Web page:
“I think you’d like Railsea,” Jay reiterated, then phlegmatically left it at that.
Ok.  Fine.  What was this book all about, anyhow?  I was already wasting time on line; I looked it up.
The novel, it seemed, was about moletrains.  And pirates.  It was about a young man named Sham Yes ap Soorap, and a one-armed woman with a vengeance-quest against a massive ivory-colored moldywarpe, and a discovery that just might turn an intricately imagined world inside-out.  This sounded not in the least bit literary, and immensely appealing – for its sheer weirdness, if nothing else.  
Upon reflection, it occurred to me that I am not actually anti-intellectual in my choices of reading material, but merely just as omnivorous as an adult as I was as a child.  Over the past twenty years, I’ve learned that I truly enjoy Shakespeare and Dickens, and I’ve relished a few others from that darned 100: Frankenstein, David Copperfield Dr. Jekyll and Mr. Hyde, The Call of the Wild, A Passage to India, If On a Winter’s Night a Traveler, and On the Road.  On the other hand, I’ve also learned that I like Dave Barry, Bill Bryson, Dan Savage, George Martin, Terry Pratchett, Suzanne Collins, and a whole host of others who definitely don’t make it onto any highfalutin lists.  Many of them write, ostensibly, for children.  Most of the poetry I’ve read – not just in the first two decades of my life, but in the latter two as well -- was written by Shel Silverstein.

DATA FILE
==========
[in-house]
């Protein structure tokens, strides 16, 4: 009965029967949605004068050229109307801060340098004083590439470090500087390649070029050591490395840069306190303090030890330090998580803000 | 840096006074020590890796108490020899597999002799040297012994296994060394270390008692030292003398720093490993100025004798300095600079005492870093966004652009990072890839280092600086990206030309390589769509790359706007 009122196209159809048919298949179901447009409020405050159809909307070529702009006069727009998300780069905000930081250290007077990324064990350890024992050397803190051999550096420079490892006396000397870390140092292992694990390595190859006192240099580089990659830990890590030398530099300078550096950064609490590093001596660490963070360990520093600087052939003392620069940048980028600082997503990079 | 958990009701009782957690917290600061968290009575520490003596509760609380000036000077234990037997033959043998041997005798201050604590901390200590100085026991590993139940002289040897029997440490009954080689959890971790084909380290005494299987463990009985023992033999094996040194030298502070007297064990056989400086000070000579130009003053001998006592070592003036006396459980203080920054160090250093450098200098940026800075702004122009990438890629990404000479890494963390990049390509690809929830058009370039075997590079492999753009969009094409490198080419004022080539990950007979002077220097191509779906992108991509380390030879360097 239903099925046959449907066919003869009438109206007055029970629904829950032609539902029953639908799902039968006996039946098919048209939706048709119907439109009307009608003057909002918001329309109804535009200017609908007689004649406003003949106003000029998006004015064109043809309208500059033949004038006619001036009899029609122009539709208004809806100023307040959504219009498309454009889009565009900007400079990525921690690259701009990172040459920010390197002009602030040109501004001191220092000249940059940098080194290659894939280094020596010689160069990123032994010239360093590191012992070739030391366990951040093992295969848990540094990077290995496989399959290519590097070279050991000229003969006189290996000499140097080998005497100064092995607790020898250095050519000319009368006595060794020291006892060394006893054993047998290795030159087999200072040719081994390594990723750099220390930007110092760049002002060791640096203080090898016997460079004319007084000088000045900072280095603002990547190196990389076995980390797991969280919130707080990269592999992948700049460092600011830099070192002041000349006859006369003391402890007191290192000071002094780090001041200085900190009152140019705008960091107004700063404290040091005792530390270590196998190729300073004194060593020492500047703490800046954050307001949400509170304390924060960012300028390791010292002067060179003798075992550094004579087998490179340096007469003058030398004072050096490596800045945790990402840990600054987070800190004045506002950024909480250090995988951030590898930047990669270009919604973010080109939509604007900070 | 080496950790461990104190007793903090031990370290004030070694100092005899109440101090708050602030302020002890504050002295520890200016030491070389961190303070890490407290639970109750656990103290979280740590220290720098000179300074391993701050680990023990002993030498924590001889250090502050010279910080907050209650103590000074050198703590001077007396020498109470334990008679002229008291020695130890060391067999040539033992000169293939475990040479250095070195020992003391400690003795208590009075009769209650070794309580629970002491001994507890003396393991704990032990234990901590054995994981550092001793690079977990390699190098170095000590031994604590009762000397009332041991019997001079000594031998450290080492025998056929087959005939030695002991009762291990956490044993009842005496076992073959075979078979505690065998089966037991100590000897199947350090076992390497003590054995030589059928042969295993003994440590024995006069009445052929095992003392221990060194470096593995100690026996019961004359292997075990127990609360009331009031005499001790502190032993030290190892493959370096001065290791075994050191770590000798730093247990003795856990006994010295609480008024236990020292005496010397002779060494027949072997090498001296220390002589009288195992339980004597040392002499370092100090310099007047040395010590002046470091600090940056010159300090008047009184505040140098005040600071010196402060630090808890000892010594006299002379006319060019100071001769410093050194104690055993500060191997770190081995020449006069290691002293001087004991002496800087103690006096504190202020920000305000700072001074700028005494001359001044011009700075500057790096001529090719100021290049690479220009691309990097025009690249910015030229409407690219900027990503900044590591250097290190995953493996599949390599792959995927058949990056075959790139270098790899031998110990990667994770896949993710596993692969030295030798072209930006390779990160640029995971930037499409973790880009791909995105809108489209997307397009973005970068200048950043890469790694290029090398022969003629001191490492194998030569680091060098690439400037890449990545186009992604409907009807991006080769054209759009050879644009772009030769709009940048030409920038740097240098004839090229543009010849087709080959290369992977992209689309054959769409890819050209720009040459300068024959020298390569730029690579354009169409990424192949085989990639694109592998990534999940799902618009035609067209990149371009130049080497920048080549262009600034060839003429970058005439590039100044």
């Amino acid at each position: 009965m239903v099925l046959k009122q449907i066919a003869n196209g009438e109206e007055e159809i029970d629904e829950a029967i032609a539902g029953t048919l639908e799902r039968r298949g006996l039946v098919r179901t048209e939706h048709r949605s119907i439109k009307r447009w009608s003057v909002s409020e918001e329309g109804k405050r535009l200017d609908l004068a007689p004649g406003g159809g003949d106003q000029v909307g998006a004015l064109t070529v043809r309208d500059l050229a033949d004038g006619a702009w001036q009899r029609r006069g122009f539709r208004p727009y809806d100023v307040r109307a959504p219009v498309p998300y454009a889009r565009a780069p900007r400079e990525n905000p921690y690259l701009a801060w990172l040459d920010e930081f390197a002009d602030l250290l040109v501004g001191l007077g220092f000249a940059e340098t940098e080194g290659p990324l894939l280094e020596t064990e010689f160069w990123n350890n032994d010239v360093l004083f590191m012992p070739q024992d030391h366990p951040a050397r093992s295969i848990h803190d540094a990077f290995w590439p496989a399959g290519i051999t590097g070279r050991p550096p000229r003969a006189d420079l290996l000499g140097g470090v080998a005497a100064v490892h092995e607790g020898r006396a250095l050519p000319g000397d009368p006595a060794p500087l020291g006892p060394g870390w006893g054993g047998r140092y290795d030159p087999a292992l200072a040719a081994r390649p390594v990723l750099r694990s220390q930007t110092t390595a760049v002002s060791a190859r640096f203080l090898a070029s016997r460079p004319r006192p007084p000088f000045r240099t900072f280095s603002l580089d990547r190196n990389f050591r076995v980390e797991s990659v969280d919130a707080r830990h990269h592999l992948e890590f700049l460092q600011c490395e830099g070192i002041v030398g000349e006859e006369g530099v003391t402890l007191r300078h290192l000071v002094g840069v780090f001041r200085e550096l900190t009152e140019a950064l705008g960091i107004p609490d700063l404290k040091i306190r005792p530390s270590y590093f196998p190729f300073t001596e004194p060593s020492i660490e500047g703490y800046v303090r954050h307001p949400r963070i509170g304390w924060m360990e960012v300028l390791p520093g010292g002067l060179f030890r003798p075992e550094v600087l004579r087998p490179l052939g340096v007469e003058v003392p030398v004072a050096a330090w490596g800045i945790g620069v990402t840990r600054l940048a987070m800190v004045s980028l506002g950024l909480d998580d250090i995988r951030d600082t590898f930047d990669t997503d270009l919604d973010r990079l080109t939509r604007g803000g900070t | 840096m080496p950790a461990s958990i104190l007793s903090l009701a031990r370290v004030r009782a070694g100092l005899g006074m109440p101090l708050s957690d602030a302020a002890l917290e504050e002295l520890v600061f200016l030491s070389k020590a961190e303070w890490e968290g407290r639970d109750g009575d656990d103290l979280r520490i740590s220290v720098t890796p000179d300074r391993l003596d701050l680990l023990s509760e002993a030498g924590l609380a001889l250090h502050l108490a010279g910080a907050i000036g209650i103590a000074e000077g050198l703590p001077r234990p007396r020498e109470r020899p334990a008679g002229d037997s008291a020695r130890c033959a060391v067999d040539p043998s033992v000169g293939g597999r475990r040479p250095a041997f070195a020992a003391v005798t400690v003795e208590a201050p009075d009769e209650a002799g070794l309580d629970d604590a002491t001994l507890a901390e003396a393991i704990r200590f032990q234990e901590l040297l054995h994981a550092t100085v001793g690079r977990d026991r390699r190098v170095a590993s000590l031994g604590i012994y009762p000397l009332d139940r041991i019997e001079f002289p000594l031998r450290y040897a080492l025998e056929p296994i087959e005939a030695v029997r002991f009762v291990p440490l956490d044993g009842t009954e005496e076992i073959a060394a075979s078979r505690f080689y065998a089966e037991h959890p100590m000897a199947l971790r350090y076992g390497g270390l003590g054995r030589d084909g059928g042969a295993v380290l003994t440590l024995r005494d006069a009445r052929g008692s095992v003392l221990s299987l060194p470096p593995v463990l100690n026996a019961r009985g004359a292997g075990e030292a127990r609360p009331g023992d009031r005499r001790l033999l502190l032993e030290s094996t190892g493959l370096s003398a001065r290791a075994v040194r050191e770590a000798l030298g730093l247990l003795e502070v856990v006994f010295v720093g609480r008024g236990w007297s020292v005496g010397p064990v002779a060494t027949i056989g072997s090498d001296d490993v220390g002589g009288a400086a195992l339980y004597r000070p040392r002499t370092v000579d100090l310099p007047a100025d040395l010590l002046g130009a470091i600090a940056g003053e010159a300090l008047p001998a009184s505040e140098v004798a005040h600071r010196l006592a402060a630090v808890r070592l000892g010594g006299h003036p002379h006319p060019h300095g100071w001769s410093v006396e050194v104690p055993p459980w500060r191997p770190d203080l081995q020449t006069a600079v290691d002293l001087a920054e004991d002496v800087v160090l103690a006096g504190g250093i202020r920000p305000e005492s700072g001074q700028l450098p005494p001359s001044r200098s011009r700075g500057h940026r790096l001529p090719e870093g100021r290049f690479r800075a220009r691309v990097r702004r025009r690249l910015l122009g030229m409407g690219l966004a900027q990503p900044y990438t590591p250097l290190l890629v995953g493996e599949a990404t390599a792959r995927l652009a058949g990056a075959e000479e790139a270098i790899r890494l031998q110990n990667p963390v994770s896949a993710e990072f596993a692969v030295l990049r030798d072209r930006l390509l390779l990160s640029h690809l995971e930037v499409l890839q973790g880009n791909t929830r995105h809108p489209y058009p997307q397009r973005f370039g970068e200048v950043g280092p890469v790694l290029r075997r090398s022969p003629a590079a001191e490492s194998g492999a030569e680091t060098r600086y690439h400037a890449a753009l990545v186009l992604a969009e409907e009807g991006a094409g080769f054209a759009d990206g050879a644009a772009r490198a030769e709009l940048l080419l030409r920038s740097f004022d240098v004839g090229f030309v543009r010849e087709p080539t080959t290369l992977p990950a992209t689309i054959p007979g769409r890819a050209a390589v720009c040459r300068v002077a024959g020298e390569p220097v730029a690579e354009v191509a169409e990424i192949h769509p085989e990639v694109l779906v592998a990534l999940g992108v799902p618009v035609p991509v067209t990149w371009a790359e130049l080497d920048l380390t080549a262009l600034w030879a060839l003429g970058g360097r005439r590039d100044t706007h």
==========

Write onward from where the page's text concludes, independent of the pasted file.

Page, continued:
But – maybe that’s ok.  Young adult fiction, I realized, is written by writers who are at least as “real” as Herman Melville, and sometimes a great deal more so.  In the past few months, I’ve dived wholeheartedly into a dark comedy about a boy who goes on an epic quest while dying of mad cow disease; a gritty tale of children in a bleak future who strip vast beached tankers for scrap; a fanciful imagining of a semi-alive genetically engineered flying leviathan; an entire retelling of the Greek myths from the perspective of a teenager who discovers he’s one of Poseidon’s half-human bastards; the tangled adventures of a girl who has the power to read characters into and out of printed pages… oh, and so many more.  Yes, these are kids’ books.  I would love to be able to write half as well as their authors.  
Besides, deep down, I know that sticking to the esteemed ought-to-reads would, for me, destroy the decadent bliss of the sport.  Really, isn’t the joyful immersion what it’s all about?  The edification is only a byproduct.  It’s optional.  It’s the reading itself that spins words from the page, spins my brain, spins my galaxy, and makes me want to write.  And write.  And write.
There are a few classics on the Guardian’s list that I really would like to get to – given world enough, and time.  I will read them one day.  I really will.  In the meantime, though, I read Railsea.
It was quirky, wildly creative, and highly entertaining.  It made me think.  It helped me write.  It did, in fact, fairly wallow in Moby Dick references, allusions, motifs, and themes – but it did not foster in me any particular desire to crack open that classic, ever.  And… I’m just fine with that.
Sorry, Melville, but everything’s copacetic. Now, pardon me while I go looking for a Top 100 list that includes a whole lot of centaurs, quasars, subterranean kingdoms, and something containing the phrase, “You have a simply smashing set of unmentionables.”

No comments:

Post a Comment